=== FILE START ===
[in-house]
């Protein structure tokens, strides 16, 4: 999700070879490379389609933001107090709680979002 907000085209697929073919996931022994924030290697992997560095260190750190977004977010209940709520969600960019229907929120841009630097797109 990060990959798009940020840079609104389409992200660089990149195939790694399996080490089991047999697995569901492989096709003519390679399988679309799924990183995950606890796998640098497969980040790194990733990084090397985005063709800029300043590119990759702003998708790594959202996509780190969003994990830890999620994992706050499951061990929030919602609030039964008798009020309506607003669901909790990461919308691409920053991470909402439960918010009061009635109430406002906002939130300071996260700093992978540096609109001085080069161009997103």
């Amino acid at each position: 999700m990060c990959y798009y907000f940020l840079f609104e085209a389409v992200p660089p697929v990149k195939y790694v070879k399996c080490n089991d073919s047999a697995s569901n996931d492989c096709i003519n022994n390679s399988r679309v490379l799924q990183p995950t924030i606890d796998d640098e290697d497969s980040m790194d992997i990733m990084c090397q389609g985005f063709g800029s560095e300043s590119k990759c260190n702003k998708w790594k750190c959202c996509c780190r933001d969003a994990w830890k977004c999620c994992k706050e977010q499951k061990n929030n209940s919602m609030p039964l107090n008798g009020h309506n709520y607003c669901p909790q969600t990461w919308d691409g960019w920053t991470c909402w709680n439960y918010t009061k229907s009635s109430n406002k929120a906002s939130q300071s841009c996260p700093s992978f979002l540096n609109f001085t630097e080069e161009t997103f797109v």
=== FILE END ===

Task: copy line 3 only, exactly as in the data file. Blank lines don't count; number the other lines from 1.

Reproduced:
């Amino acid at each position: 999700m990060c990959y798009y907000f940020l840079f609104e085209a389409v992200p660089p697929v990149k195939y790694v070879k399996c080490n089991d073919s047999a697995s569901n996931d492989c096709i003519n022994n390679s399988r679309v490379l799924q990183p995950t924030i606890d796998d640098e290697d497969s980040m790194d992997i990733m990084c090397q389609g985005f063709g800029s560095e300043s590119k990759c260190n702003k998708w790594k750190c959202c996509c780190r933001d969003a994990w830890k977004c999620c994992k706050e977010q499951k061990n929030n209940s919602m609030p039964l107090n008798g009020h309506n709520y607003c669901p909790q969600t990461w919308d691409g960019w920053t991470c909402w709680n439960y918010t009061k229907s009635s109430n406002k929120a906002s939130q300071s841009c996260p700093s992978f979002l540096n609109f001085t630097e080069e161009t997103f797109v």